Special counsel Jack Smith.
Photo: Getty Images
It is not a great sign that this pivotal year in politics has begun with a number of national figures fearing for their safety. Over the past few weeks, several politicians, judges, and other political figures have been “swatted” — a practice in which someone calls the police to an enemy’s home, claiming a violent emergency is taking place, in hopes of ruining the person’s night (or worse) with an aggressive SWAT response.
The recent swattings began in earnest on Christmas, when an anonymous caller claimed that special counsel Jack Smith had shot his wife at their home in Maryland, which U.S. Marshals protecting his home soon dismissed as bogus. The same day, a man claimed that he had shot his girlfriend at Marjorie Taylor Greene’s home in Georgia, though police were able to determine the call was fake before arrival. (“This is like the 8th time,” Greene tweeted.) There was a third Christmas swatting in central New York, where police actually did show up to the home of Representative Brandon Williams, responding to a call about a shooting. The next day, former speaker of the Arizona House of Representatives Rusty Bowers returned home to find sheriff’s deputies responding to a call claiming that a woman had been murdered inside and that there was a pipe bomb.
The trend continued on January 3, when Georgia elections official Gabriel Sterling tweeted that “911 got a call saying a drug deal gone bad,” resulting in a police visit to his home. (He is not the only Georgia state official to have been swatted in recent days.) On January 7, someone called 911 claiming there was a shooting at the Washington, D.C., home of Tanya Chutkan, the federal judge overseeing the Trump January 6 case. (Last summer, Chutkan received a voice-mail from a woman threatening to kill her “if Trump doesn’t get elected in 2024.) The next day, Lincoln Project co-founder Rick Wilson claimed he was swatted at his home in Florida. Arrests in these cases have been scarce, though Greene has said she will introduce a bill making it easier to arrest people making bogus SWAT calls.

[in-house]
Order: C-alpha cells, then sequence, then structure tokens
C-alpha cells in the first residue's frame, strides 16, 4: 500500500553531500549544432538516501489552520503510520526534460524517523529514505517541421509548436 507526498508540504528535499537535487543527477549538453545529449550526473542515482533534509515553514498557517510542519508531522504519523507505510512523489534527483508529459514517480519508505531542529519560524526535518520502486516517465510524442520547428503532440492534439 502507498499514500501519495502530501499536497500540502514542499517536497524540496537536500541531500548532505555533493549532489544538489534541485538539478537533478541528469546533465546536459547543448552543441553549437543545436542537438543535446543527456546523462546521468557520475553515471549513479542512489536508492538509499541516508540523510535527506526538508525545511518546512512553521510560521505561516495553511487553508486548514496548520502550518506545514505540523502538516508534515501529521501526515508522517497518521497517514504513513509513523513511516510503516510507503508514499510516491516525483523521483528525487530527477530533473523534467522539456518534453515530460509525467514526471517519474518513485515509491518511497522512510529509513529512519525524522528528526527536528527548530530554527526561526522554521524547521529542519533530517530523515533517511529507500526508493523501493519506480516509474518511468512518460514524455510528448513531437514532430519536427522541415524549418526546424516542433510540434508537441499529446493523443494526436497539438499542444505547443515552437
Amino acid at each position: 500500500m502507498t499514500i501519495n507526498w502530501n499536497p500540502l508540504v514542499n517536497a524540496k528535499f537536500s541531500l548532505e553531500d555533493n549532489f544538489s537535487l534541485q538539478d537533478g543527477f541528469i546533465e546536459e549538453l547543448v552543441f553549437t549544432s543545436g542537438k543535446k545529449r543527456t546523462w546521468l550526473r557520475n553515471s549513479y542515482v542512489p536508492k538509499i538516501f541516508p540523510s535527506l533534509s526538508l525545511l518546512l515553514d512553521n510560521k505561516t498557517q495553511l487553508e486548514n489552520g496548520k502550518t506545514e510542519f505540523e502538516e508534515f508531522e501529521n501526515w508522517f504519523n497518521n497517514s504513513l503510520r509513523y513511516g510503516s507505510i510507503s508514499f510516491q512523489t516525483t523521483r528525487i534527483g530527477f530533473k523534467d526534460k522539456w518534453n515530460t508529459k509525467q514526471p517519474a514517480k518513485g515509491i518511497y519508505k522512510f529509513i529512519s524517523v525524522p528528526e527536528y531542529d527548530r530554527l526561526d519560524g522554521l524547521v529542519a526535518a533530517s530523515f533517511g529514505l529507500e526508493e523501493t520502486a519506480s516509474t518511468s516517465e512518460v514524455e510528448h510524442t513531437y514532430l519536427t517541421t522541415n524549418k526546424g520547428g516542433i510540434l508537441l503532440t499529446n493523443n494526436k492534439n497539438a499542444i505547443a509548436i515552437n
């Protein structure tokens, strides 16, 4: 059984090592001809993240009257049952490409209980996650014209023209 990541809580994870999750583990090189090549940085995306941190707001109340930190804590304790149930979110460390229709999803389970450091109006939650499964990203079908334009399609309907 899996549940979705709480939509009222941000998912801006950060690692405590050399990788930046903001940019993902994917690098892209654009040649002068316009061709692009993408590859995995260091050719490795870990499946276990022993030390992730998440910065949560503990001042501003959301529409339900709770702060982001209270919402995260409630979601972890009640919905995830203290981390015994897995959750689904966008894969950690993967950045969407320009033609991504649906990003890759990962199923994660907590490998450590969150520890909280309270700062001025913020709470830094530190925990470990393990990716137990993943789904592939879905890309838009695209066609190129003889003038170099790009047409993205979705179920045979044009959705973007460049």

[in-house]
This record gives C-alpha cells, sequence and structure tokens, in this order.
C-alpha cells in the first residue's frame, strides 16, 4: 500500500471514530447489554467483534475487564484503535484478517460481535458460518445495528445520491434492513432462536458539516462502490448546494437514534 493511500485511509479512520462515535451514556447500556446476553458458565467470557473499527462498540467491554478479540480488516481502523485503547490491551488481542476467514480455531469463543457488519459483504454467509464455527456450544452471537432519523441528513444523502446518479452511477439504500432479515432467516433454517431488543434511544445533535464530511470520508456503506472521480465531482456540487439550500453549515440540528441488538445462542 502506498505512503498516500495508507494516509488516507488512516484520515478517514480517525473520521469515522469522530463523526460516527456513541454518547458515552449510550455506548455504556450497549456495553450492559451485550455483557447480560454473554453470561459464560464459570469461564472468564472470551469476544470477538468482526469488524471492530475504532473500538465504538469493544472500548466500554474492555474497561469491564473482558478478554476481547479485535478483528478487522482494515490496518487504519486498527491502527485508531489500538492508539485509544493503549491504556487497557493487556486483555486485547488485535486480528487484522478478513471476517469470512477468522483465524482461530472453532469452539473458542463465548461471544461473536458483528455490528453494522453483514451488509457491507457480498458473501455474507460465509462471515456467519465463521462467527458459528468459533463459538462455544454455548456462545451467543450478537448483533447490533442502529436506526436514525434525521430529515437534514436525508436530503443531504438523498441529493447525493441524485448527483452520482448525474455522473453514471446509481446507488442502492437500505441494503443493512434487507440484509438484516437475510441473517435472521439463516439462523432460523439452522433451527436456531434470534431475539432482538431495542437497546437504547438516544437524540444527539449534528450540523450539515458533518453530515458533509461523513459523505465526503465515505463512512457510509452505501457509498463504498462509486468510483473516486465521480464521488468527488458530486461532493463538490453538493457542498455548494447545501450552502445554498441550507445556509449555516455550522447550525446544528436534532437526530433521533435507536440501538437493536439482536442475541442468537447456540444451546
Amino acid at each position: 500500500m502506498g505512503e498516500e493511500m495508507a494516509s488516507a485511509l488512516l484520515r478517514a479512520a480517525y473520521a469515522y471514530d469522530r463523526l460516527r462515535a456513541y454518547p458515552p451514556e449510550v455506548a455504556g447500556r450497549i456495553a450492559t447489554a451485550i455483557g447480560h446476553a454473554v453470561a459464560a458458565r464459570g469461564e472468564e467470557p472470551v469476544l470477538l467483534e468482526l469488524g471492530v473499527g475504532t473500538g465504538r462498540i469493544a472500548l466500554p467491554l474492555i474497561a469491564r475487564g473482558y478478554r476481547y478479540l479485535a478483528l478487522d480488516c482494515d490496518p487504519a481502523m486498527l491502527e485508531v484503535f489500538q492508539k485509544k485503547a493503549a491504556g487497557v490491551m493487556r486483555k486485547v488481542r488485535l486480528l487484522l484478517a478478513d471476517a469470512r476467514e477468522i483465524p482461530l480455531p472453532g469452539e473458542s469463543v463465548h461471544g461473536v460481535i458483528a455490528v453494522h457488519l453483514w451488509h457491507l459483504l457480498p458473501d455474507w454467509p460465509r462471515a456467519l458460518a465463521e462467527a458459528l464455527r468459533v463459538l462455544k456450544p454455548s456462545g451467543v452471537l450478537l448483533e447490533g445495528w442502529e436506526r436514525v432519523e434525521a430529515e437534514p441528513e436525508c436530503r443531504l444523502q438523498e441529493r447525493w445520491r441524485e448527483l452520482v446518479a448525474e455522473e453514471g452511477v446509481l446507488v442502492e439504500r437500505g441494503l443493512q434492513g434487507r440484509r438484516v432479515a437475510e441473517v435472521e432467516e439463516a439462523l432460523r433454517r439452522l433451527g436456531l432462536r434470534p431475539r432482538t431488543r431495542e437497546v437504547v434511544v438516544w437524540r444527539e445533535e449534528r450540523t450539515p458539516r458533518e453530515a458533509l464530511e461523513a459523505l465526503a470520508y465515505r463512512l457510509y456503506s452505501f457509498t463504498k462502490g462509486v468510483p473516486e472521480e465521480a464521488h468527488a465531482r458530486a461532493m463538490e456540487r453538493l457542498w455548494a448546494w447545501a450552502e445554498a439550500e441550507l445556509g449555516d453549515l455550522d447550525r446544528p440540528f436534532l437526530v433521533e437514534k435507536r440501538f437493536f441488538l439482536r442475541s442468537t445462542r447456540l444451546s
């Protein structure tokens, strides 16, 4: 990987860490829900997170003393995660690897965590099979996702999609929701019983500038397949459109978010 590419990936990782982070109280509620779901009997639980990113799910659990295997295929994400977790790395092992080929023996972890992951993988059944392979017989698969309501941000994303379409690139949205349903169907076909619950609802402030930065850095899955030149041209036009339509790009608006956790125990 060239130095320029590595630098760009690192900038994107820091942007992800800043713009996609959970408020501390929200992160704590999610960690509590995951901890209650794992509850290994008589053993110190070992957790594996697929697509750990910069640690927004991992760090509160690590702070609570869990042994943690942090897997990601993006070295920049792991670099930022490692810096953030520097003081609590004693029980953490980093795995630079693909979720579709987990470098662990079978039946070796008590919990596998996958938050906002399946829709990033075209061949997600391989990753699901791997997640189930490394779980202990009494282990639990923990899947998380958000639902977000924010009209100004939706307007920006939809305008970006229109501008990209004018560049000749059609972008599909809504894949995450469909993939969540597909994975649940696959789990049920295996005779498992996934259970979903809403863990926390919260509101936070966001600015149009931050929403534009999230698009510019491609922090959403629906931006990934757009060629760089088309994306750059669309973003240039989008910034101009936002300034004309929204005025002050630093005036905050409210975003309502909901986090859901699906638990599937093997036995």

Unfortunately, the threats of violence go beyond phony calls to the police. Last week, prosecutors charged a man in Florida for leaving a number of voice messages at the office Eric Swalwell threatening to kill the representative and his children. And last Wednesday, a bomb threat emailed to election officials throughout the country resulted in increased security measures at over a dozen state capitols — as well as evacuations in Georgia, Kentucky, Mississippi, Montana, Maine, and Michigan. FBI officials stated that there was no evidence suggesting the threat was credible.
Last week, Attorney General Merrick Garland stated that the increased threats were “deeply disturbing” and that they “threaten the fabric of our democracy.”